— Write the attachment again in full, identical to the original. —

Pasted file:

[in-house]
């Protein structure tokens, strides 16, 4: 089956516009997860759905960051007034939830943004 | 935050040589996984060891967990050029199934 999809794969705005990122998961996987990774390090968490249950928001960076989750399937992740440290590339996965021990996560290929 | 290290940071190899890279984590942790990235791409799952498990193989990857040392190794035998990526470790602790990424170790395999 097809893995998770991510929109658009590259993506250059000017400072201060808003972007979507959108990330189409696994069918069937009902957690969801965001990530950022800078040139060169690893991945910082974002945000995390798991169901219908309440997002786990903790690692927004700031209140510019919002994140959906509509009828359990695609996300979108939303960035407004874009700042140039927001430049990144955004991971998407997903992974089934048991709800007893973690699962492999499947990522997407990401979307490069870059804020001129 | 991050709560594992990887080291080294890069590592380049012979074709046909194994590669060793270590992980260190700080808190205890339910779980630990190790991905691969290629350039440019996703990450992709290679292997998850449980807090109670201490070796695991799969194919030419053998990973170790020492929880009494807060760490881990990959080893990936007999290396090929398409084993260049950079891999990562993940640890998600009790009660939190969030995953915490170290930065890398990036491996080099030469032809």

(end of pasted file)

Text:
[in-house]
């Protein structure tokens, strides 16, 4: 089956516009997860759905960051007034939830943004 | 935050040589996984060891967990050029199934 999809794969705005990122998961996987990774390090968490249950928001960076989750399937992740440290590339996965021990996560290929 | 290290940071190899890279984590942790990235791409799952498990193989990857040392190794035998990526470790602790990424170790395999 097809893995998770991510929109658009590259993506250059000017400072201060808003972007979507959108990330189409696994069918069937009902957690969801965001990530950022800078040139060169690893991945910082974002945000995390798991169901219908309440997002786990903790690692927004700031209140510019919002994140959906509509009828359990695609996300979108939303960035407004874009700042140039927001430049990144955004991971998407997903992974089934048991709800007893973690699962492999499947990522997407990401979307490069870059804020001129 | 991050709560594992990887080291080294890069590592380049012979074709046909194994590669060793270590992980260190700080808190205890339910779980630990190790991905691969290629350039440019996703990450992709290679292997998850449980807090109670201490070796695991799969194919030419053998990973170790020492929880009494807060760490881990990959080893990936007999290396090929398409084993260049950079891999990562993940640890998600009790009660939190969030995953915490170290930065890398990036491996080099030469032809």